what are the differences between typename and class

This is a discussion on what are the differences between typename and class within the C++ Programming forums, part of the General Programming Boards category; The following code work exactly the same no matter I use the keyword typename or class. Code: template < typename ...

  1. #1
    C/C++Newbie Antigloss's Avatar
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    what are the differences between typename and class

    The following code work exactly the same no matter I use the keyword typename or class.
    Code:
    template < typename my_type >
    my_type fun( my_type arg1, my_type arg2 )
    {
    	return arg1 + arg2;
    }
    What are the differences between these keywords when used to define generic functions?
    Last edited by Antigloss; 09-02-2005 at 08:12 AM.

  2. #2
    C++ Witch laserlight's Avatar
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    As far as I know, there is no difference for this use. I have read of a coding style convention that uses class for template parameters that are strictly user defined, and typename for those that can take primitive types.
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  3. #3
    Registered User
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    As laserlight says, in the example given, there is no difference between using typename or class keywords.

    There are cases when typename is necessary (and the class keyword can't be used instead), such as;
    Code:
    template<class T> class Y {
                    T::A(b);               // error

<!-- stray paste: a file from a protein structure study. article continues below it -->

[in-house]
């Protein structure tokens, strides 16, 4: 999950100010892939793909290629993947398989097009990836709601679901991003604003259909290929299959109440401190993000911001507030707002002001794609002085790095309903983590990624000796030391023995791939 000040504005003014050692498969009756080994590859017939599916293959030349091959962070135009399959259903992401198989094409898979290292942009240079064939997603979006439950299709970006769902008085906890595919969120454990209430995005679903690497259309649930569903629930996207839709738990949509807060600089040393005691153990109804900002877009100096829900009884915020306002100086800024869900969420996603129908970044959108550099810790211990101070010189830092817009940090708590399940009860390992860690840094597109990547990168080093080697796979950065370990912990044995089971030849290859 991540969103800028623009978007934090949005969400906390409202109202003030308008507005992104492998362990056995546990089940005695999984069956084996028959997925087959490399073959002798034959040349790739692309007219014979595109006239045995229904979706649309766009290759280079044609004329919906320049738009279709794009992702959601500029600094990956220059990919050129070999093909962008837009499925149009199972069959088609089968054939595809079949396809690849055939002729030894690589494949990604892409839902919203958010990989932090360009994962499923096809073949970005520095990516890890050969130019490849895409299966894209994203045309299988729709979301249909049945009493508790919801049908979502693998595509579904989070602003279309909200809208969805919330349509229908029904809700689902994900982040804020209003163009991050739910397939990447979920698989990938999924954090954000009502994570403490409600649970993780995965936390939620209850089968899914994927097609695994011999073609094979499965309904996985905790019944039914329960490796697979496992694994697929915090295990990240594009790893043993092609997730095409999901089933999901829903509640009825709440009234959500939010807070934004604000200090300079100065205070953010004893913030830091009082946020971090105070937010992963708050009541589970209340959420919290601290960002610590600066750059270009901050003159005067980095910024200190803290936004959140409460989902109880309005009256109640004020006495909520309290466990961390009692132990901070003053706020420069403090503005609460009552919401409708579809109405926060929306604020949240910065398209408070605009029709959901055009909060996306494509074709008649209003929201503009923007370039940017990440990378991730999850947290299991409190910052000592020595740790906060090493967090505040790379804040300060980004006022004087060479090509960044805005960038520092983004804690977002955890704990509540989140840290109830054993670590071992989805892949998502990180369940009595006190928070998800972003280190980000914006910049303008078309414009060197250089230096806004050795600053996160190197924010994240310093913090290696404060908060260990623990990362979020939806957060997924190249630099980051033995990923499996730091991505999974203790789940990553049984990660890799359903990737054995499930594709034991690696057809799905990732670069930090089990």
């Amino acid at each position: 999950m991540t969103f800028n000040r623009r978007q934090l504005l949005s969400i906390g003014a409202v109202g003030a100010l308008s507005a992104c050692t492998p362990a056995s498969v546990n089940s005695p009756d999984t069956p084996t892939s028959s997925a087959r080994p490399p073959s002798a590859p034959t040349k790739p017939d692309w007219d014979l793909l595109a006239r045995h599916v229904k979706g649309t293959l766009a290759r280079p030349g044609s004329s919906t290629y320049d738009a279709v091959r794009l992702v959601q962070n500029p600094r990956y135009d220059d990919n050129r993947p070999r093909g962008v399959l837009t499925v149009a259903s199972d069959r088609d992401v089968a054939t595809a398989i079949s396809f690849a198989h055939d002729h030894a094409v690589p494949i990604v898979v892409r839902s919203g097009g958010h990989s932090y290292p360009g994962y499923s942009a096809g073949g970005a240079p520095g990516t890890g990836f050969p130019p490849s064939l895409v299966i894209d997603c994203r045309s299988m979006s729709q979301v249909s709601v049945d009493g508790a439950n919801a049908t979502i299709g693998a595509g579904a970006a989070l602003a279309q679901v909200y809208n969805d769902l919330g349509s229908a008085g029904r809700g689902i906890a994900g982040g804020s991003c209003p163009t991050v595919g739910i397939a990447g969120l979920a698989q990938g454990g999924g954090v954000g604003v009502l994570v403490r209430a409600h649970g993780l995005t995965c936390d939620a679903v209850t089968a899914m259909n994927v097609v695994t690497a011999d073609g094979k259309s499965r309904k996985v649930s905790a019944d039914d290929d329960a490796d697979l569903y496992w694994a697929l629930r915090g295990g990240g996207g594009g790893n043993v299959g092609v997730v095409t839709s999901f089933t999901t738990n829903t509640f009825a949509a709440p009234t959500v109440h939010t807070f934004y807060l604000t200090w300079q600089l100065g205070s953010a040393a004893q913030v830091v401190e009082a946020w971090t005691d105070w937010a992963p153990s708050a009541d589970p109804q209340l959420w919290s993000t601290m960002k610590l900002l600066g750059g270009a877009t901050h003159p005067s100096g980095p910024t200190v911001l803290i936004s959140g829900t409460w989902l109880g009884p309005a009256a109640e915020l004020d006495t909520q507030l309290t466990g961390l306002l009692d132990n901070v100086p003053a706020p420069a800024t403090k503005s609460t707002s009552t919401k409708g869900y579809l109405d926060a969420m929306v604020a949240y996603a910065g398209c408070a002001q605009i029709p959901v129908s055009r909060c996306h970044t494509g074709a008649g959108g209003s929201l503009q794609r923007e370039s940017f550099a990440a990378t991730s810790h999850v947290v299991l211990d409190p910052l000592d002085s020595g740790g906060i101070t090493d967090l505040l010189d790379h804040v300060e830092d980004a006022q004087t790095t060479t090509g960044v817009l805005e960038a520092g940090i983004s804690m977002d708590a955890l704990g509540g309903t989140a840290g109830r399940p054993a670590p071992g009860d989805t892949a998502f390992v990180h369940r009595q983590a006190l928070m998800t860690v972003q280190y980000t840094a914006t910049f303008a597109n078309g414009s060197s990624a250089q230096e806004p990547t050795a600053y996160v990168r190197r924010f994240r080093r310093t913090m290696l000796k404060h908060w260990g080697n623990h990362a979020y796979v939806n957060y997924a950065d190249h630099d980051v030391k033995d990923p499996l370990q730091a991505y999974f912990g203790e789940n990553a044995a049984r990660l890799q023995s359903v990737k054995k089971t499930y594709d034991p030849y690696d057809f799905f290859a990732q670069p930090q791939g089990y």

};
    This is an error, as the compiler (when it parses this bit of code) has no way of working out if T::A is a type or if it is something else. In this example, T::A(b) might be a call of a function named T::A, passing a global named b as an argument. It might also be (in an allowed, but rarely used form) a declaration of a variable b that is of type T::A. The basic point is that it is difficult for a compiler to make the distinction when parsing template code --- the point it will have that information comes later, when the template is instantiated (i.e. used for a particular type T, in this example). The typename keyword is used to avoid confusing the compiler at a point where it has insufficient information;
    Code:
    template<class T> class Y {
                   typename  T::A(b);               // error
            };
    which tells the parser that T::A will be (for some class T) a type, so the declaration is of something named b.

  4. #4
    Nonconformist Narf's Avatar
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    What are the differences between these keywords when used to define generic functions?
    The only difference I've found is when you declare a template template:
    Code:
    // Works fine
    template <template <typename T> class U>
    void foo() {
    }
    In this code, class is not interchangeable with typename, and if you try then it won't compile:
    Code:
    // Won't compile
    template <template <typename T> typename U>
    void foo() {
    }
    Just because I don't care doesn't mean I don't understand.

  5. #5
    Toaster Zach L.'s Avatar
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    A side note on grumpy's:

    Consider:
    Code:
    struct foo {
       typedef my_traits<foo>::char_t* ptr_t;
    };
    It is clear that you want the type my_traits<foo>::char_t* to be typedef'd as ptr_t, but the compiler seeing this, will think that my_traits<foo>::char_t is a static member of the class (even in cases for which this makes no sense, the compiler has no way of really knowing this).

    Typename helps it along:
    Code:
    struct foo {
       typedef typename my_traits<foo>::char_t* ptr_t;
    };
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